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A Burning by Megha Majumdar
Literary fiction

A Burning

Debut

We love supporting debut authors. Congrats, Megha Majumdar, on your first book!

by Megha Majumdar

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Quick take

A careless social media comment casts three characters into a web of violence, politics, and tragedy in India.

Good to know

  • Illustrated icon, Icon_MultipleNarrators

    Multiple viewpoints

  • Illustrated icon, Icon_SocialIssues

    Social issues

  • Illustrated icon, Icon_LGBTQ

    LGBTQ+ themes

  • Illustrated icon, Icon_Acclaim

    Critically acclaimed

Synopsis

Jivan is a Muslim girl from the slums, determined to move up in life, who is accused of executing a terrorist attack on a train because of a careless comment on Facebook. PT Sir is an opportunistic gym teacher who hitches his aspirations to a right-wing political party, and finds that his own ascent becomes linked to Jivan's fall. Lovely—an irresistible outcast whose exuberant voice and dreams of glory fill the novel with warmth and hope and humor—has the alibi that can set Jivan free, but it will cost her everything she holds dear.

Taut, symphonic, propulsive, and riveting from its opening lines, A Burning has the force of an epic while being so masterfully compressed it can be read in a single sitting. Majumdar writes with dazzling assurance at a breakneck pace on complex themes that read here as the components of a thriller: class, fate, corruption, justice, and what it feels like to face profound obstacles and yet nurture big dreams in a country spinning toward extremism. An extraordinary debut.

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Free sample

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A Burning

Jivan

“You smell like smoke,” my mother said to me.

So I rubbed an oval of soap in my hair and poured a whole bucket of water on myself before a neighbor complained that I was wasting the morning supply.

There was a curfew that day. On the main street, a police jeep would creep by every half hour. Daily-wage laborers, compelled to work, would come home with arms raised to show they had no weapons.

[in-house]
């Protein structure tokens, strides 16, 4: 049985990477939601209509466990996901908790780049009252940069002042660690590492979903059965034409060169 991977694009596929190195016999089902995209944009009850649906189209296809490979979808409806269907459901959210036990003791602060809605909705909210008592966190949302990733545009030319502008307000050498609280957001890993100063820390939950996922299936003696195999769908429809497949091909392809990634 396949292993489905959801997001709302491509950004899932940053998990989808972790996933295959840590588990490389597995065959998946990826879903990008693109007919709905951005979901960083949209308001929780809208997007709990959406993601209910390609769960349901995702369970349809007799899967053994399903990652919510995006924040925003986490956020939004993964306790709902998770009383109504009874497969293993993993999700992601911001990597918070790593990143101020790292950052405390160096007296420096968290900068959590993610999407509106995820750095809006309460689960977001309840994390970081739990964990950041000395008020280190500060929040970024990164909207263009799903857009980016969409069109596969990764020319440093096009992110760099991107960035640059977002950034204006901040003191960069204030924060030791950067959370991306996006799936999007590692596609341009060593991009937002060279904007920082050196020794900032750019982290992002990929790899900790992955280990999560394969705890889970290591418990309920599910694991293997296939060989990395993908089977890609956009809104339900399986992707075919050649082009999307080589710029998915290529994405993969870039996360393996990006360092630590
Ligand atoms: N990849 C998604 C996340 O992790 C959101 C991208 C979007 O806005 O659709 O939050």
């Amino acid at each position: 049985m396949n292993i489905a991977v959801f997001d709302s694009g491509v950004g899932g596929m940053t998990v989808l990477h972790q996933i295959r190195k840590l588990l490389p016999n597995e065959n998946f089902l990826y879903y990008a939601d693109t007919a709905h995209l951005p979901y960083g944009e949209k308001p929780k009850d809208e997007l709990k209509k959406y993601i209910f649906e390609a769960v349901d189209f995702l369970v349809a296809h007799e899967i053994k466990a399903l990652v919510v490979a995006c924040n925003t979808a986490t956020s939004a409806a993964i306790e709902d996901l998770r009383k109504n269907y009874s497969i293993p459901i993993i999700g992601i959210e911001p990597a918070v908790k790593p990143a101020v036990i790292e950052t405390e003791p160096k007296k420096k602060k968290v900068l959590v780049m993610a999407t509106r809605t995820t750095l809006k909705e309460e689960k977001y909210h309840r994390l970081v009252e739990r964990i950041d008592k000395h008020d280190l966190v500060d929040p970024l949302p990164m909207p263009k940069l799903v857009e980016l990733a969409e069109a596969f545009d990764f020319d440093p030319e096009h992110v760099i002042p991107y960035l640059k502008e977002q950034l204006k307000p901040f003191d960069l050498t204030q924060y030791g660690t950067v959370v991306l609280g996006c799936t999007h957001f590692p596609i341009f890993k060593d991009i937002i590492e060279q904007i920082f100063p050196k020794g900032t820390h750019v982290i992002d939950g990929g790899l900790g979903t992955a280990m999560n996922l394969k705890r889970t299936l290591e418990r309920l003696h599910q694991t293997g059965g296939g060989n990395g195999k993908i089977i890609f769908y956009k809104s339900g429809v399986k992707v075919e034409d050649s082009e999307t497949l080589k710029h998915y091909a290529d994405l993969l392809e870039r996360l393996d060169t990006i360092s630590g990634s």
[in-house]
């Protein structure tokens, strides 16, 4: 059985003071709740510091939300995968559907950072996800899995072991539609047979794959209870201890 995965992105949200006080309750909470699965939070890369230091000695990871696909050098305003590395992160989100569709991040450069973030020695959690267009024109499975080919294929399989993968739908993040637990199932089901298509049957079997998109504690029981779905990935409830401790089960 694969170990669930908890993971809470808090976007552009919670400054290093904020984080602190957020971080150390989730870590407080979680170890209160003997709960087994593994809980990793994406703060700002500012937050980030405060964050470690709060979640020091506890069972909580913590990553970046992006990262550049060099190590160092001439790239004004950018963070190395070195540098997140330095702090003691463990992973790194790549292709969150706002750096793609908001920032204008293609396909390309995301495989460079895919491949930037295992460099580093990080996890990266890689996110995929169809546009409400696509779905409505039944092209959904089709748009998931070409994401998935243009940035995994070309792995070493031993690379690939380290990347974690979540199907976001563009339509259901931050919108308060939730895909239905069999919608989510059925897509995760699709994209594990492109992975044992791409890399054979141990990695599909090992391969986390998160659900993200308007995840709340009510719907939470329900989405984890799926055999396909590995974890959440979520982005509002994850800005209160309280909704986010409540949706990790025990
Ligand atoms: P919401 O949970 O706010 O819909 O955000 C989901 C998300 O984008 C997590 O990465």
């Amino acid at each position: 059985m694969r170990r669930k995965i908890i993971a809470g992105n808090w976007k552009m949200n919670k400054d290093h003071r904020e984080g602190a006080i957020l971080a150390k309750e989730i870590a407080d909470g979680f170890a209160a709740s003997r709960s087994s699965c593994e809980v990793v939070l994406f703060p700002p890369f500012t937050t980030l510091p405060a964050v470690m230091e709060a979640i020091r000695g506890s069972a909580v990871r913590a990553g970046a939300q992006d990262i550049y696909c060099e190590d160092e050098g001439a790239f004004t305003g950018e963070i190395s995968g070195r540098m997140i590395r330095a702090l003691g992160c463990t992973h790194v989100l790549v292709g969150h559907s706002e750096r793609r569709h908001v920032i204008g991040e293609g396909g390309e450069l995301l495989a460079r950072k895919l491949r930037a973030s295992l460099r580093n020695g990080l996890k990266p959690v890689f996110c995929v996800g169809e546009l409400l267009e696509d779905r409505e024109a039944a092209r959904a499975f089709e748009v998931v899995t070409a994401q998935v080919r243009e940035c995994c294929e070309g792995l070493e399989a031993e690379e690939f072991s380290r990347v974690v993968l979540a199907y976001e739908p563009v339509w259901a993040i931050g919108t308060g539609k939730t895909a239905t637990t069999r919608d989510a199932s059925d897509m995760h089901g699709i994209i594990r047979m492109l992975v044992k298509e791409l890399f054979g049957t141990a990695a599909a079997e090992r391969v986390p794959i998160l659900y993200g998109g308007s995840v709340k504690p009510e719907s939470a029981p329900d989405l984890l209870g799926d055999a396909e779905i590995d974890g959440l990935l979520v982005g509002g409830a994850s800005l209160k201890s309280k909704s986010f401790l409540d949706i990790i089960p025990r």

In bed, my wet hair spread on the pillow, I picked up my new phone—purchased with my own salary, screen guard still attached.

On Facebook, there was only one conversation.

These terrorists attacked the wrong neighborhood #KolabaganTrainAttack #Undefeated

Friends, if you have fifty rupees, skip your samosas today and donate to—

The more I scrolled, the more Facebook unrolled.

This news clip exclusively from 24 Hours shows how—

Candlelight vigil at—

The night before, I had been at the railway station, no more than a fifteen-minute walk from my house. I ought to have seen the men who stole up to the open windows and threw flaming torches into the halted train. But all I saw were carriages, burning, their doors locked from the outside and dangerously hot. The fire spread to huts bordering the station, smoke filling the chests of those who lived there. More than a hundred people died. The government promised compensation to the families of the dead—eighty thousand rupees!—which, well, the government promises many things.

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Why I love it

When I first read this devastatingly beautiful story, I was immediately struck by the author’s voice. Majumdar writes with the kind of sharp eloquence that makes it difficult to believe this slim novel is her debut. This is one of those sparse, carefully crafted books in which every word truly matters.

Set in contemporary India, this book tells the plight of three unique characters. There’s Jivan, a brilliant young Muslim girl living in the slums; Lovely, an exuberant aspiring actress; and PT Sir, a gym teacher with desperate aspirations for success. After a tragic terrorist attack, these characters find their lives entangled. Themes of fate and class, corruption and justice abound as A Burning poses the question: Who do we stand by when the worst happens? And what do we stand for?

Some people may question why I chose such a heartbreaking story at this time, but I’m thrilled to be helping to introduce such a powerful new voice! Majumdar’s book will transport you to an unknown destination this summer, even when the thought of travel seems impossible. I can’t wait for you to fall in love with the culture, not to mention the unforgettable characters, depicted in A Burning—just as I did.

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Member ratings (10,047)

  • Meaghan W.

    Bayville, NY

    I found “A Burning” to be even more powerful than I thought it would be. Majumdar weaves a tale of how decisions and society’s perspective and agenda can greatly impact an unsuspecting persons fate.

  • Samantha C.

    Murrells Inlet, SC

    REALLY good. Each chapter ends with the most brilliant prose. If I didn’t listen to it on audio, I would have highlighted so much. (Like, how interesting are these characters!!!? How?!! I’m speechless

  • Melony M.

    Yucaipa, CA

    It is beautifully written and I love all the characters’ storylines intertwine. I liked how it showed corruption not only in the courthouses but even in the political parties. Jivan was my favorite. 

  • Heidi L.

    Vancouver, WA

    I read this in one day! ???? It’s a riveting story of 3 vastly different people in India, all seeking a better life. They must do so within the chaotic, unpredictable systems of their country. Stunning.

  • Madeline K.

    Columbia, MO

    This book brought powerful emotions to me. From pain to pride, each character’s development brought various challenges. Their connection to one another commented on society’s power over individuals.

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